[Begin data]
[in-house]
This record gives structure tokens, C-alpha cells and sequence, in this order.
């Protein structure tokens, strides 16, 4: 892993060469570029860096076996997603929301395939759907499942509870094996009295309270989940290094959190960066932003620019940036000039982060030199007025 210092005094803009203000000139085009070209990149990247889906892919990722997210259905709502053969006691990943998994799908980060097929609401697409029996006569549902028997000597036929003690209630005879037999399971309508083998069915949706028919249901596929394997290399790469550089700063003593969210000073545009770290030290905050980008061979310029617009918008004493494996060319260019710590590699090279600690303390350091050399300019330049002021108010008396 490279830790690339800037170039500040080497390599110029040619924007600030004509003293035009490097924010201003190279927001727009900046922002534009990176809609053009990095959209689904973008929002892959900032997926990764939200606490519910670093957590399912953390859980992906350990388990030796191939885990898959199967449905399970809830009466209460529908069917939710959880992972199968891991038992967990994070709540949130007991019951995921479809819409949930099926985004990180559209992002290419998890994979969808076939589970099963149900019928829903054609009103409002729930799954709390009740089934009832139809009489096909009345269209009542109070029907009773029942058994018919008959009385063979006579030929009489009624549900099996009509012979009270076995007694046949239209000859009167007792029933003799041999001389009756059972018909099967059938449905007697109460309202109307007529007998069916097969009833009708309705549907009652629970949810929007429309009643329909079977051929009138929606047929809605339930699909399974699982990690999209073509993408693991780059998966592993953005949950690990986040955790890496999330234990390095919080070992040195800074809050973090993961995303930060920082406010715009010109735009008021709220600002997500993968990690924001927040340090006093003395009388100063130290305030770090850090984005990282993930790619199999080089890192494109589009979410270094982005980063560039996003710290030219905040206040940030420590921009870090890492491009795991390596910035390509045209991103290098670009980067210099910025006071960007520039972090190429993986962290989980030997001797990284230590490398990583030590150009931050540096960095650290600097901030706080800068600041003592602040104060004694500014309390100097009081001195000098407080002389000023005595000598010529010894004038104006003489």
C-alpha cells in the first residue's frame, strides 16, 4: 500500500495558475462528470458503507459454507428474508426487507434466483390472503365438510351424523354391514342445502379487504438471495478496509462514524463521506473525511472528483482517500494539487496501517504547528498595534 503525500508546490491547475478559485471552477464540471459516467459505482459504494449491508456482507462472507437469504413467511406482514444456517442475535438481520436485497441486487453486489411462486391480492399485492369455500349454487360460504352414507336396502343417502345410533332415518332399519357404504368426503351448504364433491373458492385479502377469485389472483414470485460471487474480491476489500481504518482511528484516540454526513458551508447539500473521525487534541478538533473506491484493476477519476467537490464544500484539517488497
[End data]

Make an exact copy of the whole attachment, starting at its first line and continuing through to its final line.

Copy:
[in-house]
This record gives structure tokens, C-alpha cells and sequence, in this order.
């Protein structure tokens, strides 16, 4: 892993060469570029860096076996997603929301395939759907499942509870094996009295309270989940290094959190960066932003620019940036000039982060030199007025 210092005094803009203000000139085009070209990149990247889906892919990722997210259905709502053969006691990943998994799908980060097929609401697409029996006569549902028997000597036929003690209630005879037999399971309508083998069915949706028919249901596929394997290399790469550089700063003593969210000073545009770290030290905050980008061979310029617009918008004493494996060319260019710590590699090279600690303390350091050399300019330049002021108010008396 490279830790690339800037170039500040080497390599110029040619924007600030004509003293035009490097924010201003190279927001727009900046922002534009990176809609053009990095959209689904973008929002892959900032997926990764939200606490519910670093957590399912953390859980992906350990388990030796191939885990898959199967449905399970809830009466209460529908069917939710959880992972199968891991038992967990994070709540949130007991019951995921479809819409949930099926985004990180559209992002290419998890994979969808076939589970099963149900019928829903054609009103409002729930799954709390009740089934009832139809009489096909009345269209009542109070029907009773029942058994018919008959009385063979006579030929009489009624549900099996009509012979009270076995007694046949239209000859009167007792029933003799041999001389009756059972018909099967059938449905007697109460309202109307007529007998069916097969009833009708309705549907009652629970949810929007429309009643329909079977051929009138929606047929809605339930699909399974699982990690999209073509993408693991780059998966592993953005949950690990986040955790890496999330234990390095919080070992040195800074809050973090993961995303930060920082406010715009010109735009008021709220600002997500993968990690924001927040340090006093003395009388100063130290305030770090850090984005990282993930790619199999080089890192494109589009979410270094982005980063560039996003710290030219905040206040940030420590921009870090890492491009795991390596910035390509045209991103290098670009980067210099910025006071960007520039972090190429993986962290989980030997001797990284230590490398990583030590150009931050540096960095650290600097901030706080800068600041003592602040104060004694500014309390100097009081001195000098407080002389000023005595000598010529010894004038104006003489």
C-alpha cells in the first residue's frame, strides 16, 4: 500500500495558475462528470458503507459454507428474508426487507434466483390472503365438510351424523354391514342445502379487504438471495478496509462514524463521506473525511472528483482517500494539487496501517504547528498595534 503525500508546490491547475478559485471552477464540471459516467459505482459504494449491508456482507462472507437469504413467511406482514444456517442475535438481520436485497441486487453486489411462486391480492399485492369455500349454487360460504352414507336396502343417502345410533332415518332399519357404504368426503351448504364433491373458492385479502377469485389472483414470485460471487474480491476489500481504518482511528484516540454526513458551508447539500473521525487534541478538533473506491484493476477519476467537490464544500484539517488497